• Publication
    Forests Sourcebook : Practical Guidance for Sustaining Forests in Development Cooperation
    (Washington, DC : World Bank, 2008) World Bank
    The Forests Sourcebook is divided into two parts. The first contains an introduction to the book plus seven chapters covering topics associated with enhancing the contribution of forests to poverty reduction, engaging the private sector, meeting the growing demand for forest products, optimizing forest functions at the landscape level, improving forest governance, mainstreaming forest considerations into macro policy dialogue, and monitoring forest sector activities. Each chapter provides relevant background and context with a general overview of the fundamental issues, constraints, policies, and institutional requirements that need to be considered for specific topics. The second part provides guidance for implementing the World Bank's safeguard on forests. This section of the Forests Sourcebook has five chapters. Chapter eighth provides a brief introduction to the World Bank's Forests Policy (OP 4.36). Chapter ninth is on applying OP 4.36. This chapter includes a discussion of the main requirements of OP 4.36, guidelines for implementation (including preparation, appraisal, and supervision requirements), definitions, and guidance on identifying critical forests and critical natural habitats through environmental assessment, which includes a discussion on protecting forests through conservation offsets. Chapter tenth is on consultation and communication in forest projects. Chapters eleventh and twelfth discuss the Forest Certification Assessment Guide and the World Bank's Indigenous Peoples policy, respectively.
  • Publication
    Sustainable Land Management Sourcebook
    (Washington, DC, 2008) World Bank
    This sourcebook is intended to be a ready reference for practitioners (including World Bank stakeholders, clients in borrowing countries, and World Bank project leaders) seeking state-of-the-art information about good land management approaches, innovations for investments, and close monitoring for potential scaling up. This sourcebook is divided into three parts: the first part identifies the need and scope for sustainable land management (SLM) and food production in relation to cross-sector issues such as freshwater and forest resources, regional climate and air quality, and interactions with existing and emerging infectious diseases. It introduces the concept of production landscapes and analysis of trade-offs and establishes a framework for linking indicators that provide a measure of the outcomes of SLM. It then categorizes the diversity of land management (that is, farming) systems globally and the strategies for improving household livelihoods in each type of system. For the farming system types, a set of SLM principles and common but important issues for future investments are identified. The second part of the sourcebook focuses on three major farming system types and presents a range of investment notes and innovative activity profiles. The third part provides users of the source book with easy-to access, web-based resources relevant for land and natural resource managers. The resources are available in the public domain, and readers can access the web sites of various international and national agencies.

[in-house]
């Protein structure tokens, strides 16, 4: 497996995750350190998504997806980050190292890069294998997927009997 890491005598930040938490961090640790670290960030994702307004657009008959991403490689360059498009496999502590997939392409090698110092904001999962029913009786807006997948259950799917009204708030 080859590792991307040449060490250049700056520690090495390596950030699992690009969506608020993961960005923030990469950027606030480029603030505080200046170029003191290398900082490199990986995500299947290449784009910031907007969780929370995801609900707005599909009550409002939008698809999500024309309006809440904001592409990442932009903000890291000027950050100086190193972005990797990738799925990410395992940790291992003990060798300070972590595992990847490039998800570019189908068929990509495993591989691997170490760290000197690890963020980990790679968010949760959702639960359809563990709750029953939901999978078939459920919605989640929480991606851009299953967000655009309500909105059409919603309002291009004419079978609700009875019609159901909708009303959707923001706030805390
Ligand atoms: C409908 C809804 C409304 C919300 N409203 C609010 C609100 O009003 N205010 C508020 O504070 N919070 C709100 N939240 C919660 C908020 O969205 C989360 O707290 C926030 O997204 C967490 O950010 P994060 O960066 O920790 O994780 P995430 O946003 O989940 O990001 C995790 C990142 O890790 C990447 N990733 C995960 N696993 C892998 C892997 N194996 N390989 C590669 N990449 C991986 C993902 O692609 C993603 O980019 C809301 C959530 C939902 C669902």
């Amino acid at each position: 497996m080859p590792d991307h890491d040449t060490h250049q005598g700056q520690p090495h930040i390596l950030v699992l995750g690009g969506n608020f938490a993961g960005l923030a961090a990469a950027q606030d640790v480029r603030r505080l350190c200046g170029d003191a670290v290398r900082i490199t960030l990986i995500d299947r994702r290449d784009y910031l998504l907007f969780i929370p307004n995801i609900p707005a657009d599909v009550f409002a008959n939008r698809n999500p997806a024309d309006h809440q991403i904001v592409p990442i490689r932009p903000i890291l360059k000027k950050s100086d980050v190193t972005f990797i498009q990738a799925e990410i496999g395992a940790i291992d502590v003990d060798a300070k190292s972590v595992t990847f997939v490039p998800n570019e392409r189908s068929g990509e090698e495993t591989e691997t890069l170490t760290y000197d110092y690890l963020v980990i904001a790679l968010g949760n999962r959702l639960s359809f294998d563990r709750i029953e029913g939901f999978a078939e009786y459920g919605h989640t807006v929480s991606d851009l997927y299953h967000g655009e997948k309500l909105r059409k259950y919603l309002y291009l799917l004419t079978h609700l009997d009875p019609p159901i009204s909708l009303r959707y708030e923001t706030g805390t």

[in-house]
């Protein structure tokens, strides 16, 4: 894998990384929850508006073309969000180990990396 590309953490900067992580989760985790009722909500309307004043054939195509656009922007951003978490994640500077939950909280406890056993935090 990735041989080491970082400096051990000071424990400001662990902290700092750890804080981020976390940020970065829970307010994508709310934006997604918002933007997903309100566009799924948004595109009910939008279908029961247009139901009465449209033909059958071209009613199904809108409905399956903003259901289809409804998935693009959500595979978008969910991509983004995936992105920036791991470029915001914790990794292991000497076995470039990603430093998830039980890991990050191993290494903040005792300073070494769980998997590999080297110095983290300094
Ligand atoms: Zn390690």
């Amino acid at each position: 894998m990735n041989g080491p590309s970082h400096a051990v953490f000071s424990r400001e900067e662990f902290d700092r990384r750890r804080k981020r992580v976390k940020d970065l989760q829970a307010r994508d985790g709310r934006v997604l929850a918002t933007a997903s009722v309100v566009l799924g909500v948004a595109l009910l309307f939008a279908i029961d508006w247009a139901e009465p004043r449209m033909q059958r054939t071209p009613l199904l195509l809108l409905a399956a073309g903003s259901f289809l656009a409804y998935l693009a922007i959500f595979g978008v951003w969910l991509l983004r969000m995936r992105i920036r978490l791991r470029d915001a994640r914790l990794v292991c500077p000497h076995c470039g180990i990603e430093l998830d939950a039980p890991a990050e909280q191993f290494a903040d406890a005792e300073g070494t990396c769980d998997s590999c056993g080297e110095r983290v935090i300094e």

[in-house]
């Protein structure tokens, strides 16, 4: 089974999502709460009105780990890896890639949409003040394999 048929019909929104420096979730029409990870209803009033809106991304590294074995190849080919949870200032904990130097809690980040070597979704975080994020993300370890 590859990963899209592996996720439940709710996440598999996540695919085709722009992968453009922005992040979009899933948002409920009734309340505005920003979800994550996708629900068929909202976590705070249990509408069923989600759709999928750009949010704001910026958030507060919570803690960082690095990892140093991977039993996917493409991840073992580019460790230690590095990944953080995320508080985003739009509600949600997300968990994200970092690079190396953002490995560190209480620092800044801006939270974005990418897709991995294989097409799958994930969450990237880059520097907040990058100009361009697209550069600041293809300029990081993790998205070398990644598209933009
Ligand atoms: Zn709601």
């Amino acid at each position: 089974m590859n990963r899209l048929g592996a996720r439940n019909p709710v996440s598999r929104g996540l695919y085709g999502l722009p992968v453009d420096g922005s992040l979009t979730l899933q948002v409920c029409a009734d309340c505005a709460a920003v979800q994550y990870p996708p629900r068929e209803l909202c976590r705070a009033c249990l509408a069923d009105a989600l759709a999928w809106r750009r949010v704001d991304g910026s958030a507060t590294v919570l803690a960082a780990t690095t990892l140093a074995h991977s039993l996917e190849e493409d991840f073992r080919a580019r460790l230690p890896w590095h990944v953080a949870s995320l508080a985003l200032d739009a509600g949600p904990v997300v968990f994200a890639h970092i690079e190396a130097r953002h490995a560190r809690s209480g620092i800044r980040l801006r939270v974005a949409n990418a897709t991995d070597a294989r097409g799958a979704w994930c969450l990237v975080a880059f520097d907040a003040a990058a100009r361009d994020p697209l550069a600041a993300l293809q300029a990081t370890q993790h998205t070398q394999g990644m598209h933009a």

• Publication
    Changing the Face of the Waters : The Promise and Challenge of Sustainable Aquaculture
    (Washington, DC: World Bank, 2007) World Bank
    This study provides strategic orientations and recommendations for Bank client countries and suggests approaches for the Bank's role in a rapidly changing industry with high economic potential. It identifies priorities and options for policy adjustments, catalytic investments, and entry points for the Bank and other investors to foster environmentally friendly, wealth-creating, and sustainable aquaculture. The objectives of the study are to inform and provide guidance on sustainable aquaculture to decision makers in the international development community and in client countries of international finance institutions. The study focuses on several critical issues and challenges: 1) Harnessing the contribution of aquaculture to economic development, including poverty alleviation and wealth creation, to employment and to food security and trade, particularly for least developed countries (LDCs); 2) Building environmentally sustainable aquaculture, including the role of aquaculture in the broader suite of environmental management measures; 3) Creating the enabling conditions for sustainable aquaculture, including the governance, policy, and regulatory frameworks, and identifying the roles of the public and private sectors; and 4) Developing and transferring human and institutional capacity in governance, technologies, and business models with special reference to the application of lessons from Asia to Sub-Saharan Africa and Latin America.